Robert Falcon Scott, Polar Explorer

Robert Falcon Scott was born in Plymouth on 6th June 1868. At the age of 13 years, Scott joined the Royal Navy training vessel HMS BRITTANIA, moored at Dartmouth in the South-West of England and commenced his Officer training.  After initial appointments to sea, he was sent to the Royal Naval College at Greenwich where he came top of his Lieutenants exams in 1888. By 1889 he was a Lieutenant and nine years later, he joined the flagship, HMS Majestic. In 1899, he was offered command of the expedition being organised by the Royal Geographical Society and the Royal Society to the Antarctic.

This expedition was to explore the South Victoria Land, the ice barrier and to extend further into the Antarctic continent. He was promoted to Commander on taking up his duties with HMS Discovery. The expedition left Cowes on 6th August 1901 and the ship eventually anchored in McMurdo Sound at Ross Island on 8th February 1902. The team made camp at a spot now known as Hut Point. This was to be their base camp for the next two years. In November 1902, Scott set off southwards to explore the Antarctic interior. The journey was hard and he returned to base camp on 3 February 1903 having been the furthest south that human beings had ever been.

In October, Scott set off on another foray. This time heading west to explore the polar ice cap. Like his previous expeditions, this one was beset by problems and hardships, not least the loss of the navigation tables. On 30th November, they turned back with little idea of where they were in relation to the base camp. They eventually arrived back at Hut Point in mid-December. Scott received orders from the Admiralty to return.

The expedition had been a tremendous success. As well as Scott's explorations, the team had been able to take soundings of the Ross Sea, investigate the structure of the continent, fix the position of the South Magnetic Pole and undertook observations on the natural life of the continent, including the colony of Emperor Penguins. Personally, Scott had showed his leadership skills and his ability to undertake scientific research. The expedition reached Britain in the autumn of 1904. Scott received many honours in recognition of his work, most notably Commander of the Royal Victorian Order (CVO) and promotion to the rank of Captain.

Scott was soon planning a second Antarctic expedition. At the same time, news came of Shackleton’s expedition having reached the magnetic South Pole, getting to within 100 miles of the South Pole. On 19 June 1909, Scott declared the intention of another expedition to claim the South Pole for Britain. An office for the British Antarctic Expedition 1910 was set up in London’s Victoria Street. The ship chosen for the voyage was the Terra Nova. Scott received the news that the Norwegian explorer Roald Amundsen was also heading south for the Pole. The race was on.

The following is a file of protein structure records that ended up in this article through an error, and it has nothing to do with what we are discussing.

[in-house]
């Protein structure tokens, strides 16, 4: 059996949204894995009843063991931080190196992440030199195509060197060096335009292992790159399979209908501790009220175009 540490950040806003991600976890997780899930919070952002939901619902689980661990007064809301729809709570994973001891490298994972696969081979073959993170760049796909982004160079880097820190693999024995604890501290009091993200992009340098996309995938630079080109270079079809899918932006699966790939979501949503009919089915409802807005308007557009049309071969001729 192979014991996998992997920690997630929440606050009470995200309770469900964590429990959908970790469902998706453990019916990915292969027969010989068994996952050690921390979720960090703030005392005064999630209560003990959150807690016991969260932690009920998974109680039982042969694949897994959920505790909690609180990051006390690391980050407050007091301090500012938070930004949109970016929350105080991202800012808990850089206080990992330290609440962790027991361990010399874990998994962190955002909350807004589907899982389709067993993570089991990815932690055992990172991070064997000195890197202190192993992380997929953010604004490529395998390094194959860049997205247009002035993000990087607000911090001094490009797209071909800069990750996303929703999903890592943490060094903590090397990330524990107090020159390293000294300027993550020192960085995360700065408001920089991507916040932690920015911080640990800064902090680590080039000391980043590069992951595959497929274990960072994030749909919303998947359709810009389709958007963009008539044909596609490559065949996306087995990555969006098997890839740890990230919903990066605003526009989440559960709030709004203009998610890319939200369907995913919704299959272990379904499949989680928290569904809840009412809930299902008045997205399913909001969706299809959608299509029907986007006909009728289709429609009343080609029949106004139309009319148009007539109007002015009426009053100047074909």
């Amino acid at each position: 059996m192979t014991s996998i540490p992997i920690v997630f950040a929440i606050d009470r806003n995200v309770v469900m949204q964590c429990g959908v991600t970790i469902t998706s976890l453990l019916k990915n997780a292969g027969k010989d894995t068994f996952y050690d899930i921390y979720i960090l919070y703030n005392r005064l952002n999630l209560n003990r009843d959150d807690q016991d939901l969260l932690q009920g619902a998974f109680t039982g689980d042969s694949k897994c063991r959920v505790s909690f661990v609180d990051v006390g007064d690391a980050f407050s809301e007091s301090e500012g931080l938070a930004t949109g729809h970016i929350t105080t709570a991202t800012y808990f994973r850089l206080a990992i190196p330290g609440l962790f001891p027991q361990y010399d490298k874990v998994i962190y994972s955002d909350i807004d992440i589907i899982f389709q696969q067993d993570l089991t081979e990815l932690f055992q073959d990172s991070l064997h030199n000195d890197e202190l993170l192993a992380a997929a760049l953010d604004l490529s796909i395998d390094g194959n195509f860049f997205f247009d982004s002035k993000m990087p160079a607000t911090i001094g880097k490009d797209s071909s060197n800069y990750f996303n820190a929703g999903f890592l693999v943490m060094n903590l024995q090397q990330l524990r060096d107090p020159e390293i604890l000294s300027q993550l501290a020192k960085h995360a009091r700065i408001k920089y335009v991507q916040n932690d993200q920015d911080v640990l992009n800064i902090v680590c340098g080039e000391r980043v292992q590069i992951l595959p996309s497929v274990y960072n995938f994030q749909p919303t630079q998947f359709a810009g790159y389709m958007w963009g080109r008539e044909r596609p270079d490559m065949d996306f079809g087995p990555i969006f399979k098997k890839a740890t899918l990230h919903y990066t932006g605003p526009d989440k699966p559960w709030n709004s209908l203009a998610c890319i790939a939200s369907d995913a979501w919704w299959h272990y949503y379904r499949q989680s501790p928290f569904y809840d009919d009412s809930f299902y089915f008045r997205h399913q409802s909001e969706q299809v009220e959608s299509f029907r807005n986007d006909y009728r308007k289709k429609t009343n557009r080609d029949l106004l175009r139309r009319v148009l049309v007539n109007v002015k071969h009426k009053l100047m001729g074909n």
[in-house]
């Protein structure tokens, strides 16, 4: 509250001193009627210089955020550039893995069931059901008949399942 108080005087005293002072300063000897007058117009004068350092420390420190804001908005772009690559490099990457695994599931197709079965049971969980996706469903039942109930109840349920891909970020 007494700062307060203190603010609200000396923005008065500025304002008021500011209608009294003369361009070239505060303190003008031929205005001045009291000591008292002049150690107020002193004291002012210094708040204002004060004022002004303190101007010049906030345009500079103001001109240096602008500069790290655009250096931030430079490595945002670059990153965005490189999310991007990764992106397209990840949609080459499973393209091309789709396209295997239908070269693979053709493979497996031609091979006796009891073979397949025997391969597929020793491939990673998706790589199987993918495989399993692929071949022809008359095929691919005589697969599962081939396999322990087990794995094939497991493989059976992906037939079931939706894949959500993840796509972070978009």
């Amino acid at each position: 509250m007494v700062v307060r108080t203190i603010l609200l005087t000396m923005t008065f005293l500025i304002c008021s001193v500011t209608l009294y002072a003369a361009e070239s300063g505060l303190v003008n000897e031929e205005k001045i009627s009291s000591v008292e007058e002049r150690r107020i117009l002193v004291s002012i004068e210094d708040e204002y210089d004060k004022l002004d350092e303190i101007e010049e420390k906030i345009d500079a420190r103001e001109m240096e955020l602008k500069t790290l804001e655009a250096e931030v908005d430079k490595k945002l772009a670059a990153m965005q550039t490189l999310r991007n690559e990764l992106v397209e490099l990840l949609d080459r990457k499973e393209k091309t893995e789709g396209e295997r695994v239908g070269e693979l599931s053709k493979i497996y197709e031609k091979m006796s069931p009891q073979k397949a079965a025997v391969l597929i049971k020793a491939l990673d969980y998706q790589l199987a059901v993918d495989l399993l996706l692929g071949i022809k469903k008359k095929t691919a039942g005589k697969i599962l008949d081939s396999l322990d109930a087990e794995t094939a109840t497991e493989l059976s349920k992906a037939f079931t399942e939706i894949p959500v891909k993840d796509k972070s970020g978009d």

Terra Nova left New Zealand on 29th November 1910 arriving at McMurdo Sound on 5th January 1911. Scott began his journey to the Pole on 11th November, following Shackleton’s route of 1909. On 4th January 1912, the last supporting team left and Scott continued on the journey with a small team of four: Dr Wilson, Captain Oates, Lieutenant Bowers and Petty Officer Evans. The journey was an arduous one. On 16th January 1912, Scott and his party reached the South Pole, only to find a Norwegian flag and a note from Amundsen stating that his party had reached the Pole on 14th December 1911.

Discovery Hut, with Discovery at anchor behind, 1902 © R Skelton, Canterbury MuseumThe return journey began well despite the prevailing weather conditions. However, the team began to suffer from the cold and exhaustion, and frostbite was beginning to set in. On 17th February, the first member of the team met his death. Petty Officer Evans had been losing strength and was lagging. The others went back to carry him on a sledge but he succumbed and was buried in the surrounding area. The team continued on but conditions got worse and supplies were running out. Oates was becoming severely affected by frostbite. He walked out of the tent and was never seen again. Oates achieved immortality with the famous parting remark: “I am just going outside and may be some time.” On 29th March 1912, Scott made his last entry in his diary. “We shall stick it out to the end, but we are getting weaker, of course, and the end cannot be far. It seems a pity, but I do not think I can write anymore.” He may have remained alive for one or two days more after that, alongside the bodies of Wilson and Bowers.

Eight months later a search party discovered the tent and bodies, along with the diaries and last letters of Scott. He had written a message to the public explaining the failure. Important glacier specimens were also found, which, being heavy, must have hindered the progress of the team, who had refused to abandon them, even in the face of their difficulties. Later, a memorial was put up at Observation Hill, at Hut Point with the words “to strive, to seek, to find and not to yield.” Scott was posthumously awarded a Knight Commander of the Bath (KCB).
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